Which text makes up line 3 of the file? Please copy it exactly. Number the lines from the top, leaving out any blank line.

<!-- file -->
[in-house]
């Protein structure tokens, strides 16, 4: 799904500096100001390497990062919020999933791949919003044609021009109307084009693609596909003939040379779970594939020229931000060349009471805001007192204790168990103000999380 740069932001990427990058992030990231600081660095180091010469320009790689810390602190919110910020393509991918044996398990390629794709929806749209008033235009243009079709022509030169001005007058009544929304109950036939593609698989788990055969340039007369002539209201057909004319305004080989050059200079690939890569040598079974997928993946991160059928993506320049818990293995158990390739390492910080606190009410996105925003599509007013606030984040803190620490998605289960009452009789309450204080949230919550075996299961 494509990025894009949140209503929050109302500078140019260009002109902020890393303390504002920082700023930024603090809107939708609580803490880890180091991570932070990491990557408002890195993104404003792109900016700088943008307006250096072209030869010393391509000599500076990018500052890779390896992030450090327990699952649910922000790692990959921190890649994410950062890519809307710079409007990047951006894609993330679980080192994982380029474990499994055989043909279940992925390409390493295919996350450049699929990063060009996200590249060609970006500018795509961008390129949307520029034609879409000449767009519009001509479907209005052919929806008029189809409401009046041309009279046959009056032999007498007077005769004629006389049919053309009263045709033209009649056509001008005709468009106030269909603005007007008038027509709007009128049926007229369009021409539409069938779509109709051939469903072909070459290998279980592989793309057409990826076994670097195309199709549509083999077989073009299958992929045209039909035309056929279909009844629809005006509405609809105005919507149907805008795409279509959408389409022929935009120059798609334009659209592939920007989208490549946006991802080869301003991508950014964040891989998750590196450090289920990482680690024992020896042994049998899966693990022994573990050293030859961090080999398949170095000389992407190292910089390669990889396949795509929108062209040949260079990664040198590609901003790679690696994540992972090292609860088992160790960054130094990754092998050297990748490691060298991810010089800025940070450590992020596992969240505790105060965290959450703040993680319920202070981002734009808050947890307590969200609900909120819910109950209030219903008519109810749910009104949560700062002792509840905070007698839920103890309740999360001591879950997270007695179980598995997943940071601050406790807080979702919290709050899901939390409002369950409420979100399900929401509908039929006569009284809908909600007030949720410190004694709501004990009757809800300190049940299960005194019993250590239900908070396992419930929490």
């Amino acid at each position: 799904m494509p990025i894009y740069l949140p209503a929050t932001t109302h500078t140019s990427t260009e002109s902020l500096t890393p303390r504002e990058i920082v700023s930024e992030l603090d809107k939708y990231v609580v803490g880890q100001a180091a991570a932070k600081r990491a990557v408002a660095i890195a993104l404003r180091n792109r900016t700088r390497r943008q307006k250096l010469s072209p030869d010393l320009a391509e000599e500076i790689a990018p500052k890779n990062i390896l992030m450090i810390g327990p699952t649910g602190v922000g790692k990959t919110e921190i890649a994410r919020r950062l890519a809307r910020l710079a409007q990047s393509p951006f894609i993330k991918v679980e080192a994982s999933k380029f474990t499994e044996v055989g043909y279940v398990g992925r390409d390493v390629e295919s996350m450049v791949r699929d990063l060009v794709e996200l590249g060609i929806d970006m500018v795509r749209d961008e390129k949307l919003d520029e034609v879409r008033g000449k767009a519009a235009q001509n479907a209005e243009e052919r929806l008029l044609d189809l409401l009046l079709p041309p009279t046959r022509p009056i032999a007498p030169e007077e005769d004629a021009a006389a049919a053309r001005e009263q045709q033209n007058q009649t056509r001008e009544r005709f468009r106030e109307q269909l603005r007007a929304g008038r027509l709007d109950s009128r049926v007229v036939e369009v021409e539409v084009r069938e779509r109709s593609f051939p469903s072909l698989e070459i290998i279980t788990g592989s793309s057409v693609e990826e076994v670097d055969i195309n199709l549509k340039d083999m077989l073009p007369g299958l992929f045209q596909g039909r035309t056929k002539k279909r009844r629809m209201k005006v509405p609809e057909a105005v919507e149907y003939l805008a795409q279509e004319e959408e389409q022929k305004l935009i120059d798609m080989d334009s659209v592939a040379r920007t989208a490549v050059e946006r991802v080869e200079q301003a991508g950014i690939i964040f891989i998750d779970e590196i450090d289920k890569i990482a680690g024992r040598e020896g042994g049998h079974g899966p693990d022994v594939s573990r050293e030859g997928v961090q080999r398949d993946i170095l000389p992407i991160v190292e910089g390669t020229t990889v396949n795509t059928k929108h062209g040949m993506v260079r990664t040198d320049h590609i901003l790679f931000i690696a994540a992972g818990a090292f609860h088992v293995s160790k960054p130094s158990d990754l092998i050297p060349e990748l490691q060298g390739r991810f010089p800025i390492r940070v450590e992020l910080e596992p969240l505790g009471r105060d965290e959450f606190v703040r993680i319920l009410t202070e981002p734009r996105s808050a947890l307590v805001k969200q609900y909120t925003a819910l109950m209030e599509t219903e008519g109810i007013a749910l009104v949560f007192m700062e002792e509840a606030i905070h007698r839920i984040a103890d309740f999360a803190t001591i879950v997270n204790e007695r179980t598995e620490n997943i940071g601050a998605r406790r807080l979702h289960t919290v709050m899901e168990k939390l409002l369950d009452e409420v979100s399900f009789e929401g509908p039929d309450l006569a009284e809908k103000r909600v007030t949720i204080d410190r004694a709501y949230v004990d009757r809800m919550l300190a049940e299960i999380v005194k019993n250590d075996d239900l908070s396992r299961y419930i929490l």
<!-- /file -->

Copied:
């Amino acid at each position: 799904m494509p990025i894009y740069l949140p209503a929050t932001t109302h500078t140019s990427t260009e002109s902020l500096t890393p303390r504002e990058i920082v700023s930024e992030l603090d809107k939708y990231v609580v803490g880890q100001a180091a991570a932070k600081r990491a990557v408002a660095i890195a993104l404003r180091n792109r900016t700088r390497r943008q307006k250096l010469s072209p030869d010393l320009a391509e000599e500076i790689a990018p500052k890779n990062i390896l992030m450090i810390g327990p699952t649910g602190v922000g790692k990959t919110e921190i890649a994410r919020r950062l890519a809307r910020l710079a409007q990047s393509p951006f894609i993330k991918v679980e080192a994982s999933k380029f474990t499994e044996v055989g043909y279940v398990g992925r390409d390493v390629e295919s996350m450049v791949r699929d990063l060009v794709e996200l590249g060609i929806d970006m500018v795509r749209d961008e390129k949307l919003d520029e034609v879409r008033g000449k767009a519009a235009q001509n479907a209005e243009e052919r929806l008029l044609d189809l409401l009046l079709p041309p009279t046959r022509p009056i032999a007498p030169e007077e005769d004629a021009a006389a049919a053309r001005e009263q045709q033209n007058q009649t056509r001008e009544r005709f468009r106030e109307q269909l603005r007007a929304g008038r027509l709007d109950s009128r049926v007229v036939e369009v021409e539409v084009r069938e779509r109709s593609f051939p469903s072909l698989e070459i290998i279980t788990g592989s793309s057409v693609e990826e076994v670097d055969i195309n199709l549509k340039d083999m077989l073009p007369g299958l992929f045209q596909g039909r035309t056929k002539k279909r009844r629809m209201k005006v509405p609809e057909a105005v919507e149907y003939l805008a795409q279509e004319e959408e389409q022929k305004l935009i120059d798609m080989d334009s659209v592939a040379r920007t989208a490549v050059e946006r991802v080869e200079q301003a991508g950014i690939i964040f891989i998750d779970e590196i450090d289920k890569i990482a680690g024992r040598e020896g042994g049998h079974g899966p693990d022994v594939s573990r050293e030859g997928v961090q080999r398949d993946i170095l000389p992407i991160v190292e910089g390669t020229t990889v396949n795509t059928k929108h062209g040949m993506v260079r990664t040198d320049h590609i901003l790679f931000i690696a994540a992972g818990a090292f609860h088992v293995s160790k960054p130094s158990d990754l092998i050297p060349e990748l490691q060298g390739r991810f010089p800025i390492r940070v450590e992020l910080e596992p969240l505790g009471r105060d965290e959450f606190v703040r993680i319920l009410t202070e981002p734009r996105s808050a947890l307590v805001k969200q609900y909120t925003a819910l109950m209030e599509t219903e008519g109810i007013a749910l009104v949560f007192m700062e002792e509840a606030i905070h007698r839920i984040a103890d309740f999360a803190t001591i879950v997270n204790e007695r179980t598995e620490n997943i940071g601050a998605r406790r807080l979702h289960t919290v709050m899901e168990k939390l409002l369950d009452e409420v979100s399900f009789e929401g509908p039929d309450l006569a009284e809908k103000r909600v007030t949720i204080d410190r004694a709501y949230v004990d009757r809800m919550l300190a049940e299960i999380v005194k019993n250590d075996d239900l908070s396992r299961y419930i929490l």